How to: Eat Dandelions

Posted on Jun 28, 2010 in - Food & Recipes, Emergency Preparedness & Survival

Source: The Greenest Dollar

dandelionThis time of year, many people tear their hair out trying to get the dandelions out of their grass, but I love them. Dandelions are a very sunny, happy flower, and right now my yard is full of them. 

Want to know something else about dandelions? 

According to Mountain Rose Herbs (one of my most favorite companies ever!), dandelions are chock full of nutrition. Half a cup of dandelion greens contain more calcium than a glass of milk, and has more iron than spinach. The leaves have more vitamin A than carrots. And, they’re also packed full of protein and fiber. 

Who knew those little weeds in our yard were so good for us? 

I wanted to offer up some ideas and recipes for eating dandelions. After all, they’re really good for us, and they’re really free, growing right in our yards! 

Caution: Make sure you do NOT eat dandelions taken from a yard that has applied pesticides. 

How to Eat Dandelions 

I can’t wait to try some of these ideas! 

  • Mountain Rose Herbs recommends eating dandelion greens in early spring. They’re best before the flower begins to bloom. If you wait too long, the leaves can have a bitter taste. Simply tear off the leaves, wash, and eat them immediately with other greens in your salad!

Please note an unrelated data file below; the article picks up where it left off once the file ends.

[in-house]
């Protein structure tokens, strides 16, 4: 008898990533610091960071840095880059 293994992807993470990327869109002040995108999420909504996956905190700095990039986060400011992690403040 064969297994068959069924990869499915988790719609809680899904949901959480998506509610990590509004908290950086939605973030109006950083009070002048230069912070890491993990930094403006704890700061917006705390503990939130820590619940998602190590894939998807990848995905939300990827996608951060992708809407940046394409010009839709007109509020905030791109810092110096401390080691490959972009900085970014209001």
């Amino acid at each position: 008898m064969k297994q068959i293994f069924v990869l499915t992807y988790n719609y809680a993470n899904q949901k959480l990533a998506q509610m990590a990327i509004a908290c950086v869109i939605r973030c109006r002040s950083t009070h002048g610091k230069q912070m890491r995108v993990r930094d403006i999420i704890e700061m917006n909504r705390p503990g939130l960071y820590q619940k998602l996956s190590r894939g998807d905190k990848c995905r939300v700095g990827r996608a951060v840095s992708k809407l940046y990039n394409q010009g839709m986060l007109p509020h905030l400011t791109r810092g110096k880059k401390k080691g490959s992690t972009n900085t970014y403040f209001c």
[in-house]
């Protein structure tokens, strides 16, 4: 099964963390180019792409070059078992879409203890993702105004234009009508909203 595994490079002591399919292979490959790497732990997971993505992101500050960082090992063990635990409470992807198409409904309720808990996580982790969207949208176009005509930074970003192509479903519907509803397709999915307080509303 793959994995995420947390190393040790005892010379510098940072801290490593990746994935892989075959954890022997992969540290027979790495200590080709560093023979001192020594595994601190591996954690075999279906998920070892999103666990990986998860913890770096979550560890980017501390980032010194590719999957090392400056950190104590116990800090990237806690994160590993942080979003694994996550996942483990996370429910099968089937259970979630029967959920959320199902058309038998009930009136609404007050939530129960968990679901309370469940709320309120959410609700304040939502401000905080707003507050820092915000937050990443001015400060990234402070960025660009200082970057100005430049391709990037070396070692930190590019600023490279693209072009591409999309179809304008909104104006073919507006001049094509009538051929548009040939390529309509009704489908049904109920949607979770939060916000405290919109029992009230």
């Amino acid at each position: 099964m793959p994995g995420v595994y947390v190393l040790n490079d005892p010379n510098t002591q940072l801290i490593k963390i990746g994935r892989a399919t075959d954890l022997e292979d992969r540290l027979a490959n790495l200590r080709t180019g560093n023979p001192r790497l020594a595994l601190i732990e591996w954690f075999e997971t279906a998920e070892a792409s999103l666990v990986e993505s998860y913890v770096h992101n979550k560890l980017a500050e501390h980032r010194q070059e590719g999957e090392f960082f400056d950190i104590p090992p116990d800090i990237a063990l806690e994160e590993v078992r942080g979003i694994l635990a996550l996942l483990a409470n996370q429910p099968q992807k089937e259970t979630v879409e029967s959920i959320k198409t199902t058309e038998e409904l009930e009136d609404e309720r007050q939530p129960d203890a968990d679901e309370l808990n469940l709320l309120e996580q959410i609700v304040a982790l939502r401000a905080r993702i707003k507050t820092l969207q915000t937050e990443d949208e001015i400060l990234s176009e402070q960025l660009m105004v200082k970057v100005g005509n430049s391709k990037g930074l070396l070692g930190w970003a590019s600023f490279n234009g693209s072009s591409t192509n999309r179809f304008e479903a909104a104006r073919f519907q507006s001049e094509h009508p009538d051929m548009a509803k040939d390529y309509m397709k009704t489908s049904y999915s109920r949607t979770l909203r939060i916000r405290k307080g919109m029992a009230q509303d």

• Mountain Rose Herbs also suggests stir-frying the leaves with garlic and olive oil, and eating them on pasta. YUM!
  • If your dandelion greens are mature (that is, more than 4-5 inches), they’re going to have a very strong, bitter flavor. You’ll want to boil them. Backwoods Home suggests boiling the leaves in water for five minutes, and then eating them hot with salt and butter and/or lemon juice. You could also cook them with spinach or turnip greens.
  • If you do boil the leaves, Mountain Rose Herbs recommends saving the water. The tonic is great to drink as it aids your digestive system.
  • You can also eat the flowers. They’re excellent mixed with yogurt, or even fried!
  • You can also make coffee out of the dandelion root. How cool is that? You can click here for the recipe from Mountain Rose Herbs.

Last Word… 

Well, I have to say I’m super excited. My yard is FULL of dandelions, and I’m going out right now to pick some for dinner! I’ll let you all know how it turns out. 

Do any of you have dandelion recipes? If so, I’d love to hear them! 

Post-Publication Addition: 15 Minutes Later… 

Ok, I know I just posted this about 15 minutes ago, but I just HAD to go pick some dandelion greens and try them myself. 

My thoughts? 

HOLY. YUMMALISCIOUS. 

I picked small dandelion greens (less than 4-5 inches) and sauteed them on the stove for about 3 minutes. I used olive oil and lemon, and then put Mountain Rose’s Himalayan Pink Salt on right before I ate them. 

It. Was. Delicious. Just like spinach, only better. 

Here are some pictures. 

My dandelion greens My dandelion greens 

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Cooked dandelion. Cooked dandelion. 

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